Passengers had been taken by bus between those two points after rain and flooding from Hurricane Harvey disrupted operations.

Amtrak said on Thursday that the temporary track closures imposed by Union Pacific and BNSF had ended.

Operation of the Sunset Limited between New Orleans and San Antonio remains suspended with no alternative transportation being provided

Amtrak Thruway Buses Routes 6021 and 6022 remain cancelled although the Amtrak station in Houston has reopened.

Illinois Trains Making Detour in Galesburg

July 13, 2017

Amtrak’s Illinois Zephyr and Carl Sandburg are making a 5.7 mile detour in Galesburg, Illinois, due to work on the new Main Street underpass.

As part of that project, a bridge is being built under the BNSF mainline for Main Street and tracks 2 and 3 are removed until at least noon on Friday.

The regular route for Nos. 380, 381, 382 and 383, uses Track No. 2 through the Galesburg Amtrak station, thus making a detour necessary through the Galesburg yard even it is never more than a half-mile away from the normal route.

Using an eastbound train as an example, the detour route begins at Saluda, the south end of the Galesburg yard complex, and takes the lead to the Graham Cut-off Line.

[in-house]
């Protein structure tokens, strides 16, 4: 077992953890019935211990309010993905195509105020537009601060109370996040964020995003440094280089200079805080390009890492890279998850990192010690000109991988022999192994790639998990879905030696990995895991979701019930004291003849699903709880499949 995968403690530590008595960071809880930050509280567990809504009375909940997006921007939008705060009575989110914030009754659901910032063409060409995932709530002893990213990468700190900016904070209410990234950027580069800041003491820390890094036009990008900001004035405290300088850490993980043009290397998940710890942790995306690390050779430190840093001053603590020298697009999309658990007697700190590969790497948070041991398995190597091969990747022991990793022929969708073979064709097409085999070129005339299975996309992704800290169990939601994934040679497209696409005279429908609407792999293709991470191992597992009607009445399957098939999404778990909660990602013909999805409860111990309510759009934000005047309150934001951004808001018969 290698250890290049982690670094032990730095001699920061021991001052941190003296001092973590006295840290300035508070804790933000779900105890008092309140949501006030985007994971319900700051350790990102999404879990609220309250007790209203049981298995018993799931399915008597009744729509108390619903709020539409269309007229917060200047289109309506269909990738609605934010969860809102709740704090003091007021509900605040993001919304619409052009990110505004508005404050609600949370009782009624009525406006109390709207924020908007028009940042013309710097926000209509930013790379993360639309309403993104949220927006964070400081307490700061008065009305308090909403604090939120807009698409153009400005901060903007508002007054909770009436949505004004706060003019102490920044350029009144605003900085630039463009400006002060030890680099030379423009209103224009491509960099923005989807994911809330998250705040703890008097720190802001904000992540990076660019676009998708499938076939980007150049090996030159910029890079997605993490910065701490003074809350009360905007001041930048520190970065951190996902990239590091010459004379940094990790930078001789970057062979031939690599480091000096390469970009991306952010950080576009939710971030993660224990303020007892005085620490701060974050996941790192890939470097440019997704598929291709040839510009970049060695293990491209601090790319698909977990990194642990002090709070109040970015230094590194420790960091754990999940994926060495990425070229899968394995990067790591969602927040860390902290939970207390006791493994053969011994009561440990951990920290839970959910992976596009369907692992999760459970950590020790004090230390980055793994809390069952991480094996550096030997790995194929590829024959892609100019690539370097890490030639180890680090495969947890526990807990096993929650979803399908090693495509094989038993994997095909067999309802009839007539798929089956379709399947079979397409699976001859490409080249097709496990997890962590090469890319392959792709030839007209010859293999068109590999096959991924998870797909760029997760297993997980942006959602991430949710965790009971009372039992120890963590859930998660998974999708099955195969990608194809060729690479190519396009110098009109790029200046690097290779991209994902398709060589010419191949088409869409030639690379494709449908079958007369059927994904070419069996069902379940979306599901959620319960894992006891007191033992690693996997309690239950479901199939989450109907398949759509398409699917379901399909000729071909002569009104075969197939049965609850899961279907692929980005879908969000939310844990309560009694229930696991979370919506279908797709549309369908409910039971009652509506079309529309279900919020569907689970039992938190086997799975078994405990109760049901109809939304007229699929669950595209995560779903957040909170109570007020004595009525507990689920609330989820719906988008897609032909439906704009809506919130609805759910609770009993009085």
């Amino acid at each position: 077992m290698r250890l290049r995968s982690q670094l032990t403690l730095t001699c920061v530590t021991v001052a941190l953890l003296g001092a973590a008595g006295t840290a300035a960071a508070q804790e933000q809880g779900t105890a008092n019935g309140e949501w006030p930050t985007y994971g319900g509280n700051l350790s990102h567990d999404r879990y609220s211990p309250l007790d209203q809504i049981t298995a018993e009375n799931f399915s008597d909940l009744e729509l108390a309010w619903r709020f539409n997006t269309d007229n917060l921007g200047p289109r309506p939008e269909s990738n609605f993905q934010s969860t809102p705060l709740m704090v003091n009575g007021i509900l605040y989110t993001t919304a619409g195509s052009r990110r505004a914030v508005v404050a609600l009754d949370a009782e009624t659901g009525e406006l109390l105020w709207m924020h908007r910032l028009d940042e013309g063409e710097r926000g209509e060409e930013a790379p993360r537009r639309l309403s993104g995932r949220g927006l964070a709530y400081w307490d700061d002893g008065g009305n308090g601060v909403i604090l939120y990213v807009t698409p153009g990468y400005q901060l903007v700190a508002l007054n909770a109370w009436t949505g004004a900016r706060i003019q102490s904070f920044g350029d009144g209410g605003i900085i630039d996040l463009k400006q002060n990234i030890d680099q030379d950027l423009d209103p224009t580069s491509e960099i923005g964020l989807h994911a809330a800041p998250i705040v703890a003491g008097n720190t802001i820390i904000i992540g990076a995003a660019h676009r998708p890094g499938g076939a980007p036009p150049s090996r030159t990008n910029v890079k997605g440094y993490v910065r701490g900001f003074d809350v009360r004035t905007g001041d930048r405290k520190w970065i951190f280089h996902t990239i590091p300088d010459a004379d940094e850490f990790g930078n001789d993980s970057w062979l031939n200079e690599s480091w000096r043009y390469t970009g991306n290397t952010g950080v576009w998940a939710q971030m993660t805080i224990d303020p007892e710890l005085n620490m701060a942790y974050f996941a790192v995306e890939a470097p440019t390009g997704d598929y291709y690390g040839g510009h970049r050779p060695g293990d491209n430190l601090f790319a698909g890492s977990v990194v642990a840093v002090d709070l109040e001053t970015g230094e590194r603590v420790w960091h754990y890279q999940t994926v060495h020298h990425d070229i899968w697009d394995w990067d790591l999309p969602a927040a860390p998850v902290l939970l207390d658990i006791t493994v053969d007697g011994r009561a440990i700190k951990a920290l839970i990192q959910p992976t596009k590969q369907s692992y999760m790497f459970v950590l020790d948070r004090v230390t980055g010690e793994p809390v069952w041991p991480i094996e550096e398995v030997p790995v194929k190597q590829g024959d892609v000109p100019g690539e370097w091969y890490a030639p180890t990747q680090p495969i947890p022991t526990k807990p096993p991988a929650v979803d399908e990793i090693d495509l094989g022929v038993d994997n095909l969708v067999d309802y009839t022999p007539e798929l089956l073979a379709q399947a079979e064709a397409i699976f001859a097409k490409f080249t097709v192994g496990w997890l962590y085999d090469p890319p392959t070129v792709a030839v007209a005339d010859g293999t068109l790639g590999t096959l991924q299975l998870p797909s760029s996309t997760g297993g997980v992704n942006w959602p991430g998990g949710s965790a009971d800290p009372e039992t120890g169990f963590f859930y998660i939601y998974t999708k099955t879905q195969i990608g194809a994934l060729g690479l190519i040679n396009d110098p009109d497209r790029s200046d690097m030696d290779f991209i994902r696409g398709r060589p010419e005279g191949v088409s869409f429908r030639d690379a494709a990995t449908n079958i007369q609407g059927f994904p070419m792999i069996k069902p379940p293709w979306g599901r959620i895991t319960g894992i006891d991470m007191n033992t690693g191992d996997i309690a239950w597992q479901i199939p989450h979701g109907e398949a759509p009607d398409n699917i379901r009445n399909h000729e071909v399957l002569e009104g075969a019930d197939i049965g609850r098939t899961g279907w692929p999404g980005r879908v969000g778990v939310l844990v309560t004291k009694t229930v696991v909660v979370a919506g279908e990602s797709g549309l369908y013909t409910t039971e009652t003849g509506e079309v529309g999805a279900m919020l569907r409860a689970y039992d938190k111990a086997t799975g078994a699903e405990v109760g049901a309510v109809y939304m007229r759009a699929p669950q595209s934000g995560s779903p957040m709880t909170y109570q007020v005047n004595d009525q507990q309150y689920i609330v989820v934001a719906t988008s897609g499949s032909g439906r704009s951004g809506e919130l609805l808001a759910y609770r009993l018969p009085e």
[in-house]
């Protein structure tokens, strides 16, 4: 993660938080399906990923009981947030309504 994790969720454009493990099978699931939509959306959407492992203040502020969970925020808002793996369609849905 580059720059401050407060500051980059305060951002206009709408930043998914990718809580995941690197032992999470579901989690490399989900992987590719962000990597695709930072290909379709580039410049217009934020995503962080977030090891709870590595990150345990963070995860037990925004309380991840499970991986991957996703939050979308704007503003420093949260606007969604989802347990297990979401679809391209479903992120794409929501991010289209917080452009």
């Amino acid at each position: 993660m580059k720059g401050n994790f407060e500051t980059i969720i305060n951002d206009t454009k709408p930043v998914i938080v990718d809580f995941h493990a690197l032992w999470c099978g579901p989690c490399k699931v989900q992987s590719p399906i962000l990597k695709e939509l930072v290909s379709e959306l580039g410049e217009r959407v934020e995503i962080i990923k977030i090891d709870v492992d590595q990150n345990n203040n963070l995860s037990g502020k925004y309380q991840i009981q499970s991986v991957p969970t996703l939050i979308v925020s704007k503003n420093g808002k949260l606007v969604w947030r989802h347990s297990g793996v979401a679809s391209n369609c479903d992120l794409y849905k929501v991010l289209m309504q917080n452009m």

At the Graham Cut-off connection, Amtrak trains continue compass north, passing beneath the Waterman lead to the Graham Cut-off.
North of the underpass, Amtrak stays on the westernmost (compass direction) track, passing west of the hump and immediately east of the locomotive tracks at the Galesburg shops.

Amtrak trains then stay to the west, pass the Prospect Street switch under the West Third Street overpass, and turns northeast to enter the Ottumwa Subdivision mainline at the west end of A-Plant.

At that point, the trains cross over from Track 3 to Track 1 to serve the Amtrak station, which is unusual for these trains. Track 1 is currently the only open track through town on the former Chicago, Burlington & Quincy mainline.